A Long Time Coming
Malta has seen a slow but steady shift towards medical cannabis legalisation this year after the Maltese Medicines Authority first announced plans to implement new laws in February.
Cannabis decriminalisation goes back as far as 2015 which, although considered a progressive approach at the time, proved to be too bureaucratic and restrictive for doctors to prescribe the medicine. So much so that in the two years since the law has been active not a single cannabis-based medicine has been prescribed.
The current law states that only certain specialists are permitted to prescribe cannabis-based products. These professionals must be registered and licensed either by the Medicines Authority or the European Medicines Agency.
Fewer Restrictions or Newer Restrictions?
However, these restrictions could soon be lifted with a proposal put forward by the Maltese government that aims to facilitate the prescription of medical cannabis by general practitioners. This proposal comes in the form of an amendment to the Drug Dependence (treatment not imprisonment) Act and was presented to parliament by the health minister, Chris Fearne.
Patients in need of treatment for chronic illnesses, spasticity related to paraplegia & multiple sclerosis, nausea from chemotherapy, loss of appetite from HIV treatment, glaucoma and Tourette Syndrome will be eligible for prescriptions.
Each patient will require a personal ‘control card’ as well as individually approved cannabis prescriptions from the Superintendent for Health - a protocol that is likely to create a lengthy and convoluted time frame.
Cause for Concern
The announcement has not been met with universal praise - despite the seemingly progressive move. ReLeaf, the Maltese cannabis reform group, have publicly stated their trepidation towards the new legislation.
The group did applaud the “the allowance of family doctors to prescribe medicinal cannabis as they see fit” as well as the “issuance of licenses for those who would like to manufacture cannabis-related products in Malta”. However, they were less keen on some other aspects of the legislation which they deemed to be “counterproductive”.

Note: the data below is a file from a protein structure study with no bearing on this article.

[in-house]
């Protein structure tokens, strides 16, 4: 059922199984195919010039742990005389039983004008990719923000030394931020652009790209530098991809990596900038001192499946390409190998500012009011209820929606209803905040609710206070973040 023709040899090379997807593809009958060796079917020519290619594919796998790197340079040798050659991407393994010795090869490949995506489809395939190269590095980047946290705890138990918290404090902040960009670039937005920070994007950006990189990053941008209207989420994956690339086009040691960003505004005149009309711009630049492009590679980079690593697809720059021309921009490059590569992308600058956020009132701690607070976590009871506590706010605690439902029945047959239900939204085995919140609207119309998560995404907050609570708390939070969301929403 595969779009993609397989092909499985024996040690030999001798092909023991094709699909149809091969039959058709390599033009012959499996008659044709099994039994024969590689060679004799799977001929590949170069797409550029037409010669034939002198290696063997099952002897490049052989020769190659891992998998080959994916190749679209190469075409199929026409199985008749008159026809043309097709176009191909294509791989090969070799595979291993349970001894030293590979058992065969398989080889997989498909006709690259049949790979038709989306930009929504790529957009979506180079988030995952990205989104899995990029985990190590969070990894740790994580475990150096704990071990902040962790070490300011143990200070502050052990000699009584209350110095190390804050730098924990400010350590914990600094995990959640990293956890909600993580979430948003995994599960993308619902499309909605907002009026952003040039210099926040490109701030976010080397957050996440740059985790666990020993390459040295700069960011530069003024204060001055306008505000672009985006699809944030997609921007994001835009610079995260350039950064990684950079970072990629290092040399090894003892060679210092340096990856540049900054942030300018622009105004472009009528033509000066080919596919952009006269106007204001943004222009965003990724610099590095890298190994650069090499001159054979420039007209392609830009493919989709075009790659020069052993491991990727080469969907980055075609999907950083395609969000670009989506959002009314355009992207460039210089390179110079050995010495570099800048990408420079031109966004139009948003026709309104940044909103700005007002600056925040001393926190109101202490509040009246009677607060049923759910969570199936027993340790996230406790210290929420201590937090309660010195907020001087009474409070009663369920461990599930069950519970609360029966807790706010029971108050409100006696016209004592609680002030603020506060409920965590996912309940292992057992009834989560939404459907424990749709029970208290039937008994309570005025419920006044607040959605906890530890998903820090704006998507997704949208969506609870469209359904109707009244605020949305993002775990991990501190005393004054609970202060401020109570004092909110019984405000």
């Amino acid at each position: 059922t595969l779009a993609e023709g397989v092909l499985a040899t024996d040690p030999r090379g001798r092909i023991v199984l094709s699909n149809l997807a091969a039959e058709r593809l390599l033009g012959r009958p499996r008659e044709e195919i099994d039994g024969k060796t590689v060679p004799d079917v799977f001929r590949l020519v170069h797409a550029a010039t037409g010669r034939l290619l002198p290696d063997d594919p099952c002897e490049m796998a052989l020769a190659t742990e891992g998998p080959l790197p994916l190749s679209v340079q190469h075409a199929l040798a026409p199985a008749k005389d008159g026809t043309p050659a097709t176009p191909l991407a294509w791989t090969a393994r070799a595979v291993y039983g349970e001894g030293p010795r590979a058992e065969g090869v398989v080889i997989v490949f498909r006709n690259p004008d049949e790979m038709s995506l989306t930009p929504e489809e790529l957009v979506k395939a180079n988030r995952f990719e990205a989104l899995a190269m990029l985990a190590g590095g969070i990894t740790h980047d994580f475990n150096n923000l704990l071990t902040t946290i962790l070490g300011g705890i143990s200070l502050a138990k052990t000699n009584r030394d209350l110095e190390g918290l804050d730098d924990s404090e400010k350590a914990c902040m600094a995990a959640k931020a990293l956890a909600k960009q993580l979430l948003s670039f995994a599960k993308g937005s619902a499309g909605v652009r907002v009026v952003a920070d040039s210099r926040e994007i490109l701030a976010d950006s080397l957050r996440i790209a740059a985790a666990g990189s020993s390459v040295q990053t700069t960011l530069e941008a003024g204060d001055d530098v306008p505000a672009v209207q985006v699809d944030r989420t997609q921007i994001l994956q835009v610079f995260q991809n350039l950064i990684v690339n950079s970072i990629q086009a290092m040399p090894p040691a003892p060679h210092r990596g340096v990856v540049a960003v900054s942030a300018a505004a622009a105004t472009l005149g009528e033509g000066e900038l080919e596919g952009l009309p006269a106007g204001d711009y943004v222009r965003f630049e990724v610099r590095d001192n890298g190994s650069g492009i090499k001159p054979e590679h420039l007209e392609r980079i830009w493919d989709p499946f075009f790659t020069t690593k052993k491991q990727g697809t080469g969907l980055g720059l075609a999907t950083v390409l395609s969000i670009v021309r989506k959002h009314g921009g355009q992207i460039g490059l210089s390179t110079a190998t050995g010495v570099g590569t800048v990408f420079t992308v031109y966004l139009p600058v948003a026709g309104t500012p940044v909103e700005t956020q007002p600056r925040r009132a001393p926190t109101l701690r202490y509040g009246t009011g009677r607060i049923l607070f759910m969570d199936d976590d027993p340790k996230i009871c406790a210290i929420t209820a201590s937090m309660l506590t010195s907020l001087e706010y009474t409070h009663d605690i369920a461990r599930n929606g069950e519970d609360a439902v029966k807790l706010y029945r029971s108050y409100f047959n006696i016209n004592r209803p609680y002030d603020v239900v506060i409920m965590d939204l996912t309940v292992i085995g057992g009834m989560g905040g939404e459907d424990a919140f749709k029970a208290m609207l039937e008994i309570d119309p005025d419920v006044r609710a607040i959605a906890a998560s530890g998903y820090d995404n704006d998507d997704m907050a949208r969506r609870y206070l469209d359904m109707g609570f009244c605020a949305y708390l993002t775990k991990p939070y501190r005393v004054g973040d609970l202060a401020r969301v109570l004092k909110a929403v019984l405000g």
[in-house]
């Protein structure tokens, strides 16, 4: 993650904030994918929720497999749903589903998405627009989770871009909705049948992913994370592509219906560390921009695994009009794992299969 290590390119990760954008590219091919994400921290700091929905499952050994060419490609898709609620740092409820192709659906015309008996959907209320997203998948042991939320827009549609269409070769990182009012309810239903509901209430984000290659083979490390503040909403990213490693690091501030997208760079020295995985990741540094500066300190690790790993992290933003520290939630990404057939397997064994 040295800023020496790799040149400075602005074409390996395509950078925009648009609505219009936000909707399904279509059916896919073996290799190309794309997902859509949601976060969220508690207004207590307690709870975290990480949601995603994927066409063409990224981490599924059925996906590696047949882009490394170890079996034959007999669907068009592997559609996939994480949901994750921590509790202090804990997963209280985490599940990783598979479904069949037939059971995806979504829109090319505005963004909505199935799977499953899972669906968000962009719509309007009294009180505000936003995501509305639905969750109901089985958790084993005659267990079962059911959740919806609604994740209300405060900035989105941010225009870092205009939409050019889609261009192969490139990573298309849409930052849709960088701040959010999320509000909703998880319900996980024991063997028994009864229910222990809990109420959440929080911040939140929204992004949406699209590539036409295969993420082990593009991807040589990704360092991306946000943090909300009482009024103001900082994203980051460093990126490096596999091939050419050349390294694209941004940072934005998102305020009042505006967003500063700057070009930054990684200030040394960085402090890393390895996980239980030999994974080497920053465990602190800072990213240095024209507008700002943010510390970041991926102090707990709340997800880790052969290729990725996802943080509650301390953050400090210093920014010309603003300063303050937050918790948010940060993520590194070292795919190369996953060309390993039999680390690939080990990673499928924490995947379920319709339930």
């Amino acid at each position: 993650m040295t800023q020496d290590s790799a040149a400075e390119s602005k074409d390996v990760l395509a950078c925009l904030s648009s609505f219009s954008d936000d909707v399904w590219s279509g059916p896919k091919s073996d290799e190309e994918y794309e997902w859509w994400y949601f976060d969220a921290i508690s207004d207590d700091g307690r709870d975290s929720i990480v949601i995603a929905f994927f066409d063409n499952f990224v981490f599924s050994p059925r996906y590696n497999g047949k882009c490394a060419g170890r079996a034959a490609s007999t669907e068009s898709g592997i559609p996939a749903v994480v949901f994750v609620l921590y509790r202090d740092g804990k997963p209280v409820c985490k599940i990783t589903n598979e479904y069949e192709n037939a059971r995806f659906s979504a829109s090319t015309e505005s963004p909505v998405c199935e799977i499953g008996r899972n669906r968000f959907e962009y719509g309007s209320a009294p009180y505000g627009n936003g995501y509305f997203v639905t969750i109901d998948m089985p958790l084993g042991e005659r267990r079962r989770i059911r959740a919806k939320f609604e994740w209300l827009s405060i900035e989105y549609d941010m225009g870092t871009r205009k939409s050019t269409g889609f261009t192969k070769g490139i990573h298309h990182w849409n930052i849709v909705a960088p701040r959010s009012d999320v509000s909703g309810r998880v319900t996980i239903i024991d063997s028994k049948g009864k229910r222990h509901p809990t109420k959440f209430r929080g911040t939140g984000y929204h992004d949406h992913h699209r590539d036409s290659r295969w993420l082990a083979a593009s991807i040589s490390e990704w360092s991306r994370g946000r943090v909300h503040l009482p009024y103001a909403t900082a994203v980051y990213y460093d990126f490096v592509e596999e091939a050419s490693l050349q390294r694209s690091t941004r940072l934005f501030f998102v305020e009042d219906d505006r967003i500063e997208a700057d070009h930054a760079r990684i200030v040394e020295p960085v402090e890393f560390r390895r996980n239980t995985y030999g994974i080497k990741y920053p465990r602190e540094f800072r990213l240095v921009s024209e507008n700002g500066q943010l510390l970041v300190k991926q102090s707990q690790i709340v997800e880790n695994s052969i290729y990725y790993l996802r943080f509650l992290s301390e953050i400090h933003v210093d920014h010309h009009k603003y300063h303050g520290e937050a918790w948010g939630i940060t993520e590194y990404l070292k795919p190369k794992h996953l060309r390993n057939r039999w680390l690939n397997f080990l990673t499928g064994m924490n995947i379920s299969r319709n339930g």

ReLeaf are concerned that the introduction of a ‘control card’ as well as the new pricing system will force patients to continue to acquire their much needed medical cannabis from black market sources.
The new proposal, if implemented, would drastically increase national demand for cannabis based medicine. Although the source of the country’s cannabis supply has not yet been confirmed, Chris Cardona, Malta’s Economy Minister, has stated plans to put forward proposals which would allow the production of medical cannabis products within the country. Alternatively, if the country was to rely on imported produce, it has been also revealed that only importers licensed by the Medicines Authority will be allowed to do so.
Both synthetic and natural cannabis-based medicines will be made available - all of which will have to be approved by either the local Medicines Authority, the European Authority or be considered a Good Manufactured Product (GMP). In addition, to ensure patient safety, no products can be purchased online.
It is expected that details on production licences will be announced along with the bill in January 2018.
Strictly Medical...For Now
It has been emphasised by Fearne that this specific proposal has no bearing on any recreational cannabis reform. However, this is still an issue being considered by the Maltese government, with the country’s Prime Minister, Joseph Muscat, recently revealing his desire to pursue the ‘regularisation’ of recreational cannabis use in Malta.